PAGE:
Recession? What recession? That’s what the vast majority of employers in Durham seem to be saying when it comes to needing workers.
A net 80 percent of companies in the Bull City tell employment agency Manpower that they plan to add workers in the second quarter of this year. According to the national Manpower report, that’s among the best in the nation.
However, job prospects in Raleigh and Fayetteville are not as strong.
While 13 percent of Raleigh firms surveyed said they plan to add workers, another 20 percent are planning cutbacks.
In Fayetteville, only 3 percent of companies are looking to hire while 10 percent plan to make cuts.
The Greenville and Rocky Mount markets are among the best in the state with a net 40 percent and 20 percent of companies looking to add workers, Manpower says.
Overall, 13 percent of North Carolina firms are looking to hire.
Net job prospects are down 6 percent in Charlotte, 26 percent in Greensboro and 3 percent in Winston-Salem.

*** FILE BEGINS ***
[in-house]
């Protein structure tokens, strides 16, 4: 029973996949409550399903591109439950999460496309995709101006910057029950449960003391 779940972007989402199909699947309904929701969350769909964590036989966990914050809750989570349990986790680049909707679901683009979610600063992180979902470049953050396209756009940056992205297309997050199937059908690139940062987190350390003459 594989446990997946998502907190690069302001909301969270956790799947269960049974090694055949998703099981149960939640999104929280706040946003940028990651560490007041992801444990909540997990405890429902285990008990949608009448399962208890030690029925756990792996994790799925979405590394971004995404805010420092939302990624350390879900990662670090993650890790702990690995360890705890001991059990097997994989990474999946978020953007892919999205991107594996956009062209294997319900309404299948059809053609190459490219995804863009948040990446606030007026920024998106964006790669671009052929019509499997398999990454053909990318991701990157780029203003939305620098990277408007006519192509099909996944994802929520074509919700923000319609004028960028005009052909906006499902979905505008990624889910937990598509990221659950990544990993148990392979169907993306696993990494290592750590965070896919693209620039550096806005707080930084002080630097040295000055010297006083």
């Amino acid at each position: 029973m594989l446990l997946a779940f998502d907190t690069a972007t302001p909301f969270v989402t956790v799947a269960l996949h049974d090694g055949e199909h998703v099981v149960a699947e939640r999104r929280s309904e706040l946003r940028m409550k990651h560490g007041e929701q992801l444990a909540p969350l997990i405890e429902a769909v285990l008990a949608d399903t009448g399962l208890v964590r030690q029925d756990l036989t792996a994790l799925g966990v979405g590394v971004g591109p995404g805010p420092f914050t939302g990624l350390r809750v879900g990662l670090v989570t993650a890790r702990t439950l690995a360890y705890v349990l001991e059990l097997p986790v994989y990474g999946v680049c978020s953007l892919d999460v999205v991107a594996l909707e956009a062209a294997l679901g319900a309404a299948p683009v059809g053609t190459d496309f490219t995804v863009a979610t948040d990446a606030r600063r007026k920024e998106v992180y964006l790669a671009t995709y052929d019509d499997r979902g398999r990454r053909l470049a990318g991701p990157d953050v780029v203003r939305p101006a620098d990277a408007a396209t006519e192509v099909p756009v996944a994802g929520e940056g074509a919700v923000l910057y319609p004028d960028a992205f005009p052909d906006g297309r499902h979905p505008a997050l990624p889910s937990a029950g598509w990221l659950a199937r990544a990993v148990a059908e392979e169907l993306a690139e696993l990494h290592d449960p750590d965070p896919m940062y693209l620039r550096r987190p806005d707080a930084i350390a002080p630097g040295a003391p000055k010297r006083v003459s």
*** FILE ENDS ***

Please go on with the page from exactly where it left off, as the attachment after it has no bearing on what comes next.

Jeff Stocks, spokesperson for Manpower in the Triangle, noted that the Durham market has been strong for two consecutive quarters even as the U.S. economy has slowed.
“Compared with the first quarter of 2008, when 55 percent of companies interviewed intended to add employees and none planned to reduce staff levels, area hiring levels appear to be significantly stronger,” Stocks said. “Employers are much more optimistic about hiring activity as compared to one year ago, when 27 percent of companies surveyed planned to increase staff levels and none expected to cut payrolls.”
Job-seekers have the best chances of landing work in construction, manufacturing of durable and non-durable goods, wholesale and retail trade, finance, insurance and real estate, education, services and public administration, according to the survey.
In Raleigh, Manpower described the job market as “sluggish.”
“Compared with the first quarter of 2008, when 10 percent of companies interviewed intended to add employees and 13 percent planned to reduce staff levels, area hiring levels appear to be weaker,” Stocks said. “Employers are less optimistic about hiring activity as compared to one year ago, when none of companies surveyed planned to increase staff levels and none expected to cut payrolls.”
Best job opportunities are in non-durable goods manufacturing, Manpower reported.